The former CEO (Robert Moran) had invested a total of $7M in two occasions. Director Hines invested $1M (although he also invested $1M when the stock price $35, now it is $8.8). Insider purchases continues at a rapid pace until June. However, insider activity recently reverted. The new CEO (Martindale Kenneth) has recently sold $600k worth of shares. Hence, we are now receiving contradicting signals.

Overall, the company is in serious troubles: Declining revenues and comparables, high levels of debt, just stopped paying a dividend, negative retail trends. As we wrote in March,

Management has a clear plan to address many of the issues the company has faced over the past year. Many strategies have already been implemented by the business, and early signs show a positive turnaround thus far. The big question is whether management can continue to drive this improvement and restore the business to where it once was. Turnarounds pose significant risks, and GNC is no different. Plenty of faith must be placed in management to turn this business around - a task that is not very easy, particularly in the dynamic retail industry we live in today.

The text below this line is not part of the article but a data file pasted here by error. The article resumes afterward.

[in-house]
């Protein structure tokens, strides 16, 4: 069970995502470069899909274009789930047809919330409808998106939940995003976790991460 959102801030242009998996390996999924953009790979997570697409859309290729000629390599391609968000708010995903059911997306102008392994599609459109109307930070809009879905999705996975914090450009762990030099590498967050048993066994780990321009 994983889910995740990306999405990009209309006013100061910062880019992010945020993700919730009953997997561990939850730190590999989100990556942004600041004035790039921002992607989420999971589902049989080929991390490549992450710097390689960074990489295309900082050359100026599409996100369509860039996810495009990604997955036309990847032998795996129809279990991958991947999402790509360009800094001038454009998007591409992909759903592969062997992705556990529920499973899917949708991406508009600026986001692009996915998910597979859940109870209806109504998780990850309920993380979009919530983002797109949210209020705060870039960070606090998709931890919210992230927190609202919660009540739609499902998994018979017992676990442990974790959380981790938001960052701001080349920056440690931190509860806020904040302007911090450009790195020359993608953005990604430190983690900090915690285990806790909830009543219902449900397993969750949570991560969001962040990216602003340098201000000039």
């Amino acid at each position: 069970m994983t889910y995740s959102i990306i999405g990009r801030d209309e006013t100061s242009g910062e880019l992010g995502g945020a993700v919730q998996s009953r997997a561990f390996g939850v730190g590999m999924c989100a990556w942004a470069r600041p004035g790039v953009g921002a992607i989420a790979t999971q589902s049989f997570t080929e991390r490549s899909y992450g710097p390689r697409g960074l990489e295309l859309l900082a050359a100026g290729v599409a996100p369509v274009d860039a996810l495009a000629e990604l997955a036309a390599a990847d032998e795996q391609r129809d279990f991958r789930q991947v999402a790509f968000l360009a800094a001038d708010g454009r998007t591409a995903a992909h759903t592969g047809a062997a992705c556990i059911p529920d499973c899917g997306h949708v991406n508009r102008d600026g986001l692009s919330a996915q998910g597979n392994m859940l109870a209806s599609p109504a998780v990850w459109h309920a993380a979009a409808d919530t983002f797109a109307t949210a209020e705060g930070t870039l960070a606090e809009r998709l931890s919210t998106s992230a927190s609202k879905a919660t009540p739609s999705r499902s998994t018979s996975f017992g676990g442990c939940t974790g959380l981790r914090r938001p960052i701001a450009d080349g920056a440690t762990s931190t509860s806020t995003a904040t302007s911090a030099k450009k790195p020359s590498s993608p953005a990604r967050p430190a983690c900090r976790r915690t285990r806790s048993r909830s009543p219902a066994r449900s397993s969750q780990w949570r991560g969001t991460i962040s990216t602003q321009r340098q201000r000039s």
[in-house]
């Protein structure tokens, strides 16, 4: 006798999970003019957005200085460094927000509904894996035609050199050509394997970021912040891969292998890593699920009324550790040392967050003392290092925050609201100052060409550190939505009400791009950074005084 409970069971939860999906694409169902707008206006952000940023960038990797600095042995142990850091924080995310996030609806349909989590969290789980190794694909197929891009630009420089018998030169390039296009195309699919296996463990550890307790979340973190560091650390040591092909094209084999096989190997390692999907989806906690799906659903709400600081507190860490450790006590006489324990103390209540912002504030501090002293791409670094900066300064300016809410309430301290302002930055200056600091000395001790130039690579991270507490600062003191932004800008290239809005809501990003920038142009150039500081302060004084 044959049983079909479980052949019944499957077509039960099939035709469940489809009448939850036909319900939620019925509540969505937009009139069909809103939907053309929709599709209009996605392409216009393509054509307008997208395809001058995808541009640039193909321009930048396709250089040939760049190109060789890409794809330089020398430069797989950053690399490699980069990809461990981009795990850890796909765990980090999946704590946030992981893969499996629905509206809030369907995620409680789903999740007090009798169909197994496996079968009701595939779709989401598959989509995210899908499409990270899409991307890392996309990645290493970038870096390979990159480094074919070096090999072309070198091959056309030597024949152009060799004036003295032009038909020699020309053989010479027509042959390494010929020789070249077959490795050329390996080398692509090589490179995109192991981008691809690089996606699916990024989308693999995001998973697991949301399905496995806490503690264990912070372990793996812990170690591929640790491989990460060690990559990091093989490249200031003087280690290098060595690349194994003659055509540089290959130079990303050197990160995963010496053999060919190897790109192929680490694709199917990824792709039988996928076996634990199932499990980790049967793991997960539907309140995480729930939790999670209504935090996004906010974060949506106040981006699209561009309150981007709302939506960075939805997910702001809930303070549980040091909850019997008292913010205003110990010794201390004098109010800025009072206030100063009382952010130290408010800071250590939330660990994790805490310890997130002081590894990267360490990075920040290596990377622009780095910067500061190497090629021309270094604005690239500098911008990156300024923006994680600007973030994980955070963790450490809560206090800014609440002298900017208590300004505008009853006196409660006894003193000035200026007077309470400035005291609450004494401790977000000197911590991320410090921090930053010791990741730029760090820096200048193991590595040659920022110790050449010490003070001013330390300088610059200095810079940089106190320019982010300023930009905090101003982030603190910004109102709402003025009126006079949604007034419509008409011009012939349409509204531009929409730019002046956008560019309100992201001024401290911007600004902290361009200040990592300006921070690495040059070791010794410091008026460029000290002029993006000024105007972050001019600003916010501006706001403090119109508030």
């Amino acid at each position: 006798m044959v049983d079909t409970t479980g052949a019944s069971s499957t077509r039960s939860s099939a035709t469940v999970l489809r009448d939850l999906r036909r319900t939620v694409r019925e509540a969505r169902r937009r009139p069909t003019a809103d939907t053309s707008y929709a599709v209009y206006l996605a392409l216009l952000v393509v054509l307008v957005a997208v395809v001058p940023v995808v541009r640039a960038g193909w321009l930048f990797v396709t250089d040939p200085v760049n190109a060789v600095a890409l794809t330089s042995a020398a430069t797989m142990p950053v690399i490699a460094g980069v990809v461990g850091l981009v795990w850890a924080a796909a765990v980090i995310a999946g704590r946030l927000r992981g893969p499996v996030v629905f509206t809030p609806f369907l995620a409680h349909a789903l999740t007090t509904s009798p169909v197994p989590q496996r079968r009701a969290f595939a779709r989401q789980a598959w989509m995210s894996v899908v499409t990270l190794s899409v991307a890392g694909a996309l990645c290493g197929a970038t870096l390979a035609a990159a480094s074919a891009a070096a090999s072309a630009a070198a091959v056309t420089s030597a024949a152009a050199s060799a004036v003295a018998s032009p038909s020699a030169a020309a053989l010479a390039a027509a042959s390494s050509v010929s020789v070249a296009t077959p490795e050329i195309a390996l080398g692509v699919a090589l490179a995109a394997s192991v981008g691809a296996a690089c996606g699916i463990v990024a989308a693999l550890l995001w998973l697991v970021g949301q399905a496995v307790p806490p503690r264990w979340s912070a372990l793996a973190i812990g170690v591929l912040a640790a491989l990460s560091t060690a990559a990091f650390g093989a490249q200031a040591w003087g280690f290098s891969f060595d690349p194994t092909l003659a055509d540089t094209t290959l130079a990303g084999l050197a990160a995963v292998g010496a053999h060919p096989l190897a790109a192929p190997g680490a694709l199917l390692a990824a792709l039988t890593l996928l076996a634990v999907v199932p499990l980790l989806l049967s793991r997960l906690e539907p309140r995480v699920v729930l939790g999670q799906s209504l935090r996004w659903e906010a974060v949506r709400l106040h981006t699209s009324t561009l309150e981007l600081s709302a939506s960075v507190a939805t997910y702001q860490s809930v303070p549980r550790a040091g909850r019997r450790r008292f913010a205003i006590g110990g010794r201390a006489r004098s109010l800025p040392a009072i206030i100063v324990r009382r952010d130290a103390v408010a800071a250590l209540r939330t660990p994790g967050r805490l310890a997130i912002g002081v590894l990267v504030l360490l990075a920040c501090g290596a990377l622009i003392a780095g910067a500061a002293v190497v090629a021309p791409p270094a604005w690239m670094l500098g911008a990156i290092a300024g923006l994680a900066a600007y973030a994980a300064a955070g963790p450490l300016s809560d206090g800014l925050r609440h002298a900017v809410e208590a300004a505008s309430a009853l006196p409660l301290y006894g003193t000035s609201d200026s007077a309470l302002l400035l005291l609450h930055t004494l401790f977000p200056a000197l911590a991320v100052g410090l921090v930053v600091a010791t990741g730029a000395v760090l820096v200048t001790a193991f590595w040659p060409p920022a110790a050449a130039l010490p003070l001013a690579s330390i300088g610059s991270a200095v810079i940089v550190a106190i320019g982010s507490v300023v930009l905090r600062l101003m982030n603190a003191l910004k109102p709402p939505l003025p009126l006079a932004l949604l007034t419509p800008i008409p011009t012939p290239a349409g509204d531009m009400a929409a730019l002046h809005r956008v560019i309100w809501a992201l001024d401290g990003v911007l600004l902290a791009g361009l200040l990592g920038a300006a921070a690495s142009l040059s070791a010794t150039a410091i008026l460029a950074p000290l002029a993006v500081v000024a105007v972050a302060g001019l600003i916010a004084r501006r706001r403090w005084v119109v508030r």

The situation has not changed. The company is facing severe challenges and bankruptcy is not to be excluded at this stage. The management is aware of the problems and is implementing intelligent policies (such as the dividend cut and debt repayments) and is putting its own money behind its actions. We see some potential, but the level of risk is above our investment philosophy (Integer means that the capital needs to stay intact). We still see GNC as too risky and working with a business model endangered by changing consumer behaviour.

Omega Healthcare Investors (NYSE:OHI)

OHI is our top pick and is actually already in our portfolio so we are happy to see that insiders are buying shares. Since we recommended the stock in June, the stock (including dividends) returned 4.5%, just above the 3.7% returned by the S&P500. We still recommend investing in the stock.